In 1992, Ricky Ray Rector went to his execution in Arkansas, telling the corrections officers who came to take him to his lethal injection that he wanted to save the dessert of his last meal “for later.” After killing two people, Rector turned the gun on himself, but failed to commit suicide. Instead, he destroyed the right frontal lobe of his brain.
His execution, and the involvement of then Governor and presidential candidate Bill Clinton, made national headlines about condemning mentally disabled people to death.
In 2002, the United States Supreme Court ruled 6-3 in Atkins v. Virginia that executing intellectually disabled inmates violates the Eighth Amendment’s prohibition on cruel and unusual punishments. The Court held that three conditions were necessary: Low IQ scores; lack of basic practical and social skills and the presence of both these conditions before the inmate turned 18.
The Court determined a low IQ score was generally below 70, but allowed the states to determine the level of intellectual disability in order to execute someone. In 2014, the Court decided in Hall v. Florida that a “bright line IQ threshold” for determining whether a person may be executed was unconstitutional.
If an inmate’s IQ score was borderline for intellectual disability, the state must now allow the defense to present other evidence of intellectual disability, since IQ scores have a margin of error.
In his 2012 book Mental Disability – the Shame of the States, Michael L. Perlin, a professor emeritus at New York Law School and internationally recognized expert on mental disability law, writes that mentally ill defendants “receive substandard counsel, are treated poorly in prison, receive disparately longer sentences, and are regularly coerced into confessing to crimes (many of which they did not commit).”
Prosecutor Friendly State Psychiatrists and the Death Penalty
Former prosecutor Trey Gowdy, who now serves as a congressman from South Carolina’s 4th district, tried hard to put a mentally disabled man on Death Row.
You may recall Gowdy as the head of the House Select Committee on Benghazi. In his days as a district attorney, Gowdy prided himself on winning death penalty cases. In 2014, one of those death penalty cases, that of Fredrick Evins, was overturned on appeal after Evins’ appellate attorneys uncovered evidence that their client suffered from a “serious intellectual disability.”
However, at Evin’s trial, an expert witness stunned the courtroom – and presumably Gowdy – by stating that the defendant was possibly mentally deficient. Gowdy then asked the judge to allow another expert witness to testify about Evins’ mental abilities as it related to the death penalty. The state psychiatrist who then testified said Evins’ did not meet South Carolina’s definition of mentally disabled.
The prosecution requested the judge determine whether Evins was mentally fit to receive the death penalty, and wouldn’t you just know it, that’s the sentence Evins received.
Judicial Sanctions Rare for Prosecutors
Why do prosecutors continue to ignore the law and press for the death penalty in situations where a defendant is almost certainly mentally disabled?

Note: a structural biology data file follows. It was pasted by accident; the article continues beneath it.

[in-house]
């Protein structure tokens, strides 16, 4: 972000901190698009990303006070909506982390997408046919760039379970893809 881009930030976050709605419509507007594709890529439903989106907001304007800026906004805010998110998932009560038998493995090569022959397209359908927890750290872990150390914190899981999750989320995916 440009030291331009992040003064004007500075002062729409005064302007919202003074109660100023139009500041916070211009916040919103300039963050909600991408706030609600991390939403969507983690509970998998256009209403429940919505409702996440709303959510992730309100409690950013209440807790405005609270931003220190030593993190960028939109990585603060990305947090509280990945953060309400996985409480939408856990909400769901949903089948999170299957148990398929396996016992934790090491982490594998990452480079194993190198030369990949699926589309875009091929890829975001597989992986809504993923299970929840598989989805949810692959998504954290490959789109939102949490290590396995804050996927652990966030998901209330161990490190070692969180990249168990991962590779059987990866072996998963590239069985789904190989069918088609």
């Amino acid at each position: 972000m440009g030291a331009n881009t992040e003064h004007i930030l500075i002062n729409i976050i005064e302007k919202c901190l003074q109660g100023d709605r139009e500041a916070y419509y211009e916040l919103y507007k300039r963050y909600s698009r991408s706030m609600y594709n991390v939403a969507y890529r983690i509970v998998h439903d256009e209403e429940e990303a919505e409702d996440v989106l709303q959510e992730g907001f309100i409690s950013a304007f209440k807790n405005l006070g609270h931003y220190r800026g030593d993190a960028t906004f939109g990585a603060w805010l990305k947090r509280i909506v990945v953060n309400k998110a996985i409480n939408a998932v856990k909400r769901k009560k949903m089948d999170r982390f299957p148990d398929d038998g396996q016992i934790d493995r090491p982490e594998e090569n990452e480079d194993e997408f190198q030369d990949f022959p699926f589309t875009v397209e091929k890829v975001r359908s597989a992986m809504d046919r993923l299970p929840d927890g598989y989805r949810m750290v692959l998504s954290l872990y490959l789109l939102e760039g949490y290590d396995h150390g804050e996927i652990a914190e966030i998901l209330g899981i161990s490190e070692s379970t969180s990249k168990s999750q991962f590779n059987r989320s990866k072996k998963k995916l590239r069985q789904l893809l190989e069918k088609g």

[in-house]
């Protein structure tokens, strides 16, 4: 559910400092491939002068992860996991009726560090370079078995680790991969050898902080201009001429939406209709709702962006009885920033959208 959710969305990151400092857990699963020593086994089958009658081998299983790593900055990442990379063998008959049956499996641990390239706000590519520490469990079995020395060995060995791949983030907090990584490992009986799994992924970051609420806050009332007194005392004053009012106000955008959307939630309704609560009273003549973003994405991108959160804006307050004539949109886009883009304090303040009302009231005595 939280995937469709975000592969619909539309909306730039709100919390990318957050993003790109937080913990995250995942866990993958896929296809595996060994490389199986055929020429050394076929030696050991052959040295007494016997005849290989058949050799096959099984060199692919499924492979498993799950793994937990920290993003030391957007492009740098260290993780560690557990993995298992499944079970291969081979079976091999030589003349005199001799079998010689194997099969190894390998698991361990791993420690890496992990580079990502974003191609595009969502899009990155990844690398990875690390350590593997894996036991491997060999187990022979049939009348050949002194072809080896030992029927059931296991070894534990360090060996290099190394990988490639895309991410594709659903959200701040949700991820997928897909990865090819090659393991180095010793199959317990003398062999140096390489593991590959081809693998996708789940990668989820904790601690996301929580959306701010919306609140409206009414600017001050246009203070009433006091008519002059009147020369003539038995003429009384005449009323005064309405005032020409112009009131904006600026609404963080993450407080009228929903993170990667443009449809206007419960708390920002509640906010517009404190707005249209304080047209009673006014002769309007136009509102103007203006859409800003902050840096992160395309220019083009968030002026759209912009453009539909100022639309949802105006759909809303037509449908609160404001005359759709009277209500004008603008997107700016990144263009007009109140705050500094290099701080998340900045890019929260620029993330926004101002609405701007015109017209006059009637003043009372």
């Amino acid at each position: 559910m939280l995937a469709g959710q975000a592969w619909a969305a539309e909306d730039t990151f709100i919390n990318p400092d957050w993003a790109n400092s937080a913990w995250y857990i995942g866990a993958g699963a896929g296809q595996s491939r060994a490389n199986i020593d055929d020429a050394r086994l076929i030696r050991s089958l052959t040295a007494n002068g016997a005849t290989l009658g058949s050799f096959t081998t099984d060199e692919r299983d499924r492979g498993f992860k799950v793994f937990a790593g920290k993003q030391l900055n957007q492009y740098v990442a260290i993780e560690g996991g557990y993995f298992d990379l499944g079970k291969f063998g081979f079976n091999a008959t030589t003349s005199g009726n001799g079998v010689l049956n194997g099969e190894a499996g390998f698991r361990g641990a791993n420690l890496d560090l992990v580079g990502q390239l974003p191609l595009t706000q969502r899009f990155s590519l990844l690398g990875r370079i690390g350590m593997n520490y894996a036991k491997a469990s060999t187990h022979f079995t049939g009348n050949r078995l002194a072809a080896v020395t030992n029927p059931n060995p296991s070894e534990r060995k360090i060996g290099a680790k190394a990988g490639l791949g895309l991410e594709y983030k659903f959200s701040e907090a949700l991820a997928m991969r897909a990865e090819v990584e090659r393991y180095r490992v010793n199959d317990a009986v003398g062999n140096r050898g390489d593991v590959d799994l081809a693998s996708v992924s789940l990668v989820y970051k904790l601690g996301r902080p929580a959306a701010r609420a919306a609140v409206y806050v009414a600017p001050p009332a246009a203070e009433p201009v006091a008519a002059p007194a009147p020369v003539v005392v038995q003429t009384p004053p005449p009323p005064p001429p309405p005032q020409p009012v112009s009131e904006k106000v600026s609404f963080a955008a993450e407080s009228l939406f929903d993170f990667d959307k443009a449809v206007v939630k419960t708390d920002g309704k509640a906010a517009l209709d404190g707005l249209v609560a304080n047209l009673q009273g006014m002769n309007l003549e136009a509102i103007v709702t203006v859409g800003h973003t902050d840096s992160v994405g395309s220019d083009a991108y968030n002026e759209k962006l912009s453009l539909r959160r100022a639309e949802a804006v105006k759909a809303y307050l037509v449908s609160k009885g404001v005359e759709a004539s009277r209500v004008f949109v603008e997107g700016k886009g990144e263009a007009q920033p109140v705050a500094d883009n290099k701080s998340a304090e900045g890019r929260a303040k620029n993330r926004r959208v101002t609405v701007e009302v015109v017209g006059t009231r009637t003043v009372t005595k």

Because they can get away with it, that’s why.
That’s true for all kinds of prosecutorial misconduct.
In California, out of 4,741 disciplinary actions reported in the California State Bar Journal from January 1997 to September 2009, only ten involved prosecutors. Of these, only six involved conduct in criminal case handling. If prosecutors don’t have to worry about judicial sanctions – and such sanctions, when they occur, usually amount to the proverbial slap on the wrist – why not just do whatever they please to “win?”
Mentally Disabled on California’s Death Row
There are still 747 individuals sitting on Death Row in California. The state hasn’t conducted an execution in more than a decade, but voters passed Proposition 66 in last year’s election to expedite the killings.
At least 20 of these Death Row inmates are certifiably insane. Insanity differs from mental disability, as it is a legitimate defense. However, both are reasons for incompetence to stand trial. California law looks at whether a defendant understands the criminal proceedings and can rationally aid their lawyer in his or her defense.
Any sort of developmental disability, such as mental retardation, autism, cerebral palsy or similar conditions can preclude a defendant from standing trial. It’s virtually a given that some of the people currently on California’s Death Row are mentally disabled, perhaps in a way that was not recognized at the time of their trial.
Most inmates have been in prison for years, and far less was known about autism spectrum and other developmental disabilities when they were convicted.
Did prosecutors know or suspect that some of these people were mentally disabled?
Do fish swim?
The political incentives for seeking the death penalty by prosecutors far outweigh whether the defendant possessed the intellectual ability to understand the consequences of their actions. That’s especially true anywhere prosecutors are elected, as in California.
Unfortunately, it appears the majority of California voters agreed with them last year, as Proposition 66 passed by a 51-49 percent margin.
Maybe the execution of a mentally challenged inmate will put a face on these prosecutorial crimes and allow the public to wake up.